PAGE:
Similarities in transport and maturation of Sm+ nuclear localized RNAs (NL‐RNAs)
Individual cDNAs, made from nuclear localized Sm+ NL‐RNAs were cloned and sequenced (Figure 2A). All of the Sm+ RNAs contained a consensus sequence (AAUUUUUGG) which resembled a typical Sm site; ∼10% of the cloned RNAs were Sm− contaminants that did not localize in nuclei, when tested individually (data not shown). Interestingly, this consensus sequence is always located close to the U1 3′ stem–loop of the carrier RNA. This preference for position is in agreement with the finding that the function of an Sm site in nucleo–cytoplasmic trafficking is dependent on the presence and nature of adjacent stem–loop structures (Jarmolowski and Mattaj, 1993). The occasional deletions and nucleotide changes outside the randomized region are probably caused by the amplification method, since they occur at positions close to the endpoints of the primers; whether they are important parts of the selected sequences of Sm+ NL‐RNAs is unclear.
The individual Sm+ NL‐RNAs follow the transport and maturation pathway of spliceosomal snRNAs like U1 and U5. When injected into nuclei of oocytes, m7G‐capped NL‐101 RNA was exported to the cytoplasm where its 3′ end was shortened (Figure 2B, lanes 2–7). After import back into the nucleus, the 3′ end was further trimmed by one or two nucleotides (compare lanes 7 and 4, or lanes 9 and 11), as was observed also with U1 RNA (Yang et al., 1992) and U5 RNA. When injected into the cytoplasm (lanes 8–11), similar 3′ end shortenings occurred prior to (lane 9) and after (lane 11) nuclear import. Immunoprecipitations (lanes 13–18) of RNAs or RNPs present in the nucleus at 24 h after nuclear injection (lane 4 and lane 12) demonstrated that all of the NL‐101 RNA was associated with Sm proteins (lanes 17 and 18) and had acquired a hypermethylated m2,2,7G‐cap structure (lanes 13–16). Therefore, transport, 3′ end trimming, Sm protein binding and cap hypermethylation of NL‐101 RNA closely resembled comparable steps in the maturation of snRNAs and their precursors. These results show that the method used here is capable of selecting RNA molecules on the basis of their abilities to be transported within cells.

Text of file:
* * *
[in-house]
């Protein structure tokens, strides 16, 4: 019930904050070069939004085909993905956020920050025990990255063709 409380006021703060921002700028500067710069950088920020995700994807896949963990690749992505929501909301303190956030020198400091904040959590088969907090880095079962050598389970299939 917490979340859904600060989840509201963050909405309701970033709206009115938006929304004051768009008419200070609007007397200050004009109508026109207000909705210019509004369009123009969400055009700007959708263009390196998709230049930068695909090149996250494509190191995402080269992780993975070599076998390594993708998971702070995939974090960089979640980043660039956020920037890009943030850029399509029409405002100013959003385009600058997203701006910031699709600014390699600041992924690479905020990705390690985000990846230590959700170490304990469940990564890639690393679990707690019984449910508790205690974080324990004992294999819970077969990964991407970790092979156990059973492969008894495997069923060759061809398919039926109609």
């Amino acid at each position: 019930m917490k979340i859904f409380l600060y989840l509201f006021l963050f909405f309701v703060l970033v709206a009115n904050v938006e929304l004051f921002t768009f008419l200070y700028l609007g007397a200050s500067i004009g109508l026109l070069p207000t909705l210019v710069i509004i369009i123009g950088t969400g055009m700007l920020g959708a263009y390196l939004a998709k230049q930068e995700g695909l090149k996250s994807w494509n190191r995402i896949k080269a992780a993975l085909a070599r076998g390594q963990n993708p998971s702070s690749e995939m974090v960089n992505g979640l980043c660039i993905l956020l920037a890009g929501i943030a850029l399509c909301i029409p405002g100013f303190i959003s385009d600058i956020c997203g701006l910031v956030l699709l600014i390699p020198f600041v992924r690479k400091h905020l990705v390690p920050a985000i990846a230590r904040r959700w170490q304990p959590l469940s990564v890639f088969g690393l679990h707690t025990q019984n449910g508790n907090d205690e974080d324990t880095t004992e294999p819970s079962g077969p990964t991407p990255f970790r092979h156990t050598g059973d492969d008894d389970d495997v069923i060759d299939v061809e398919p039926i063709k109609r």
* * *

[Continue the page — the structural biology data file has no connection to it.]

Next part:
Three groups of secondary structures common to Sm− NL‐RNAs
In contrast to Sm+ NL‐RNAs, no strongly conserved sequence motif was evident in the N20 region of the selected Sm− NL‐RNAs, other than a bias against adenosine residues. As with the Sm+ NL‐RNAs, almost all of the Sm− NL‐RNAs had several nucleotides deleted 3′ of the N20 region (Figure 3A). However, a variant of NL‐15 RNA containing the complete sequence of the carrier RNA localized efficiently in the nuclei of oocytes demonstrating that the nuclear localization of the selected RNA was not dependent on the deletion of these nucleotides (data not shown).
Using the RNA M‐fold method (Zuker, 1989), we categorized the selected Sm− NL‐molecules into three groups according to possible secondary structures (Figure 3A). All of the proposed structures contained strong stems at (group I and II) or near (group III) the 5′ end and most nucleotides derived from the randomized sequence (circled in Figure 3A) were in strongly base‐paired regions. The possible structures of four RNAs (NL‐4, ‐5, ‐8 and ‐17; bottom of Figure 3A) did not fit any of the three categories; three of these RNAs (NL‐4, ‐5 and ‐17) were tested individually and showed only inefficient nuclear localization (data not shown); they were not tested further.
The proposed structures of the Sm− NL‐RNAs are supported by the digestion pattern of NL‐15 RNA (a member of group I) produced by both the single‐strand specific RNase One and the double‐strand specific RNase V1 (Figure 3B). Cleavage at A17 by RNase V1 might indicate stacking of A17 between the two stems on either side.